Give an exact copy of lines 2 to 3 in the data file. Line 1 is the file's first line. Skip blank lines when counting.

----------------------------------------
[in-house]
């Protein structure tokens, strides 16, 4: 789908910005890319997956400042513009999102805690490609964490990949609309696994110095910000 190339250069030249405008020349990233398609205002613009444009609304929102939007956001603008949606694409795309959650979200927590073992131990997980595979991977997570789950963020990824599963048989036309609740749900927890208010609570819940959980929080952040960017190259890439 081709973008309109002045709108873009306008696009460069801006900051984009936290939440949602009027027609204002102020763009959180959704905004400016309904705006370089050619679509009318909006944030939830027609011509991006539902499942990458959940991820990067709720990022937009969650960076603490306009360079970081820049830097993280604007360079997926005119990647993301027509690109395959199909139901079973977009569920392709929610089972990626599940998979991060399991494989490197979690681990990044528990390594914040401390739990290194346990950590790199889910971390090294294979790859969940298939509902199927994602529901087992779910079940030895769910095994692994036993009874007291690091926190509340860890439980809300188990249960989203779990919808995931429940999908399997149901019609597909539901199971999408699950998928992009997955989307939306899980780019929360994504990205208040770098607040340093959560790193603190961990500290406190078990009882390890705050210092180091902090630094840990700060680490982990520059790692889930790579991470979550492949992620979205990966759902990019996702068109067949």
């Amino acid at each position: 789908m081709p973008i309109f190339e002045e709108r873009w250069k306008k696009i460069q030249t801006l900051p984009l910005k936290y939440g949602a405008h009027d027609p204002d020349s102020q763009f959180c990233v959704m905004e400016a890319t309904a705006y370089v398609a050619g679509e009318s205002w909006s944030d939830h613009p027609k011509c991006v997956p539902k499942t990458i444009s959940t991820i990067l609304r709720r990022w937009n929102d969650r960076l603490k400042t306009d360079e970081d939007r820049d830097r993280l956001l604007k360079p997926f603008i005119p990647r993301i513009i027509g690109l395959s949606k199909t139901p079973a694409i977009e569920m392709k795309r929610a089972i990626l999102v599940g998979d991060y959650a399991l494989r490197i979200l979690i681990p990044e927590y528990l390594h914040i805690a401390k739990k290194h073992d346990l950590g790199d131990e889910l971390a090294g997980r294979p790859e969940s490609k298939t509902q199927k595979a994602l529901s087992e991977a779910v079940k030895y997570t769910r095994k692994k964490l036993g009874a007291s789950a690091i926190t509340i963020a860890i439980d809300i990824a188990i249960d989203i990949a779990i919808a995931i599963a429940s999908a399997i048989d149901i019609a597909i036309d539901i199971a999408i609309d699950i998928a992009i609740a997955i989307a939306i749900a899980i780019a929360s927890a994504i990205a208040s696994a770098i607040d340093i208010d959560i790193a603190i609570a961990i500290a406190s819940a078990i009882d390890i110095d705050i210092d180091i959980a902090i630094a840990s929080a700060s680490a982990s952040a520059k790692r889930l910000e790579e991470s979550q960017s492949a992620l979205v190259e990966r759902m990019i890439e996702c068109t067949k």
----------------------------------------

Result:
């Protein structure tokens, strides 16, 4: 789908910005890319997956400042513009999102805690490609964490990949609309696994110095910000 190339250069030249405008020349990233398609205002613009444009609304929102939007956001603008949606694409795309959650979200927590073992131990997980595979991977997570789950963020990824599963048989036309609740749900927890208010609570819940959980929080952040960017190259890439 081709973008309109002045709108873009306008696009460069801006900051984009936290939440949602009027027609204002102020763009959180959704905004400016309904705006370089050619679509009318909006944030939830027609011509991006539902499942990458959940991820990067709720990022937009969650960076603490306009360079970081820049830097993280604007360079997926005119990647993301027509690109395959199909139901079973977009569920392709929610089972990626599940998979991060399991494989490197979690681990990044528990390594914040401390739990290194346990950590790199889910971390090294294979790859969940298939509902199927994602529901087992779910079940030895769910095994692994036993009874007291690091926190509340860890439980809300188990249960989203779990919808995931429940999908399997149901019609597909539901199971999408699950998928992009997955989307939306899980780019929360994504990205208040770098607040340093959560790193603190961990500290406190078990009882390890705050210092180091902090630094840990700060680490982990520059790692889930790579991470979550492949992620979205990966759902990019996702068109067949």
């Amino acid at each position: 789908m081709p973008i309109f190339e002045e709108r873009w250069k306008k696009i460069q030249t801006l900051p984009l910005k936290y939440g949602a405008h009027d027609p204002d020349s102020q763009f959180c990233v959704m905004e400016a890319t309904a705006y370089v398609a050619g679509e009318s205002w909006s944030d939830h613009p027609k011509c991006v997956p539902k499942t990458i444009s959940t991820i990067l609304r709720r990022w937009n929102d969650r960076l603490k400042t306009d360079e970081d939007r820049d830097r993280l956001l604007k360079p997926f603008i005119p990647r993301i513009i027509g690109l395959s949606k199909t139901p079973a694409i977009e569920m392709k795309r929610a089972i990626l999102v599940g998979d991060y959650a399991l494989r490197i979200l979690i681990p990044e927590y528990l390594h914040i805690a401390k739990k290194h073992d346990l950590g790199d131990e889910l971390a090294g997980r294979p790859e969940s490609k298939t509902q199927k595979a994602l529901s087992e991977a779910v079940k030895y997570t769910r095994k692994k964490l036993g009874a007291s789950a690091i926190t509340i963020a860890i439980d809300i990824a188990i249960d989203i990949a779990i919808a995931i599963a429940s999908a399997i048989d149901i019609a597909i036309d539901i199971a999408i609309d699950i998928a992009i609740a997955i989307a939306i749900a899980i780019a929360s927890a994504i990205a208040s696994a770098i607040d340093i208010d959560i790193a603190i609570a961990i500290a406190s819940a078990i009882d390890i110095d705050i210092d180091i959980a902090i630094a840990s929080a700060s680490a982990s952040a520059k790692r889930l910000e790579e991470s979550q960017s492949a992620l979205v190259e990966r759902m990019i890439e996702c068109t067949k």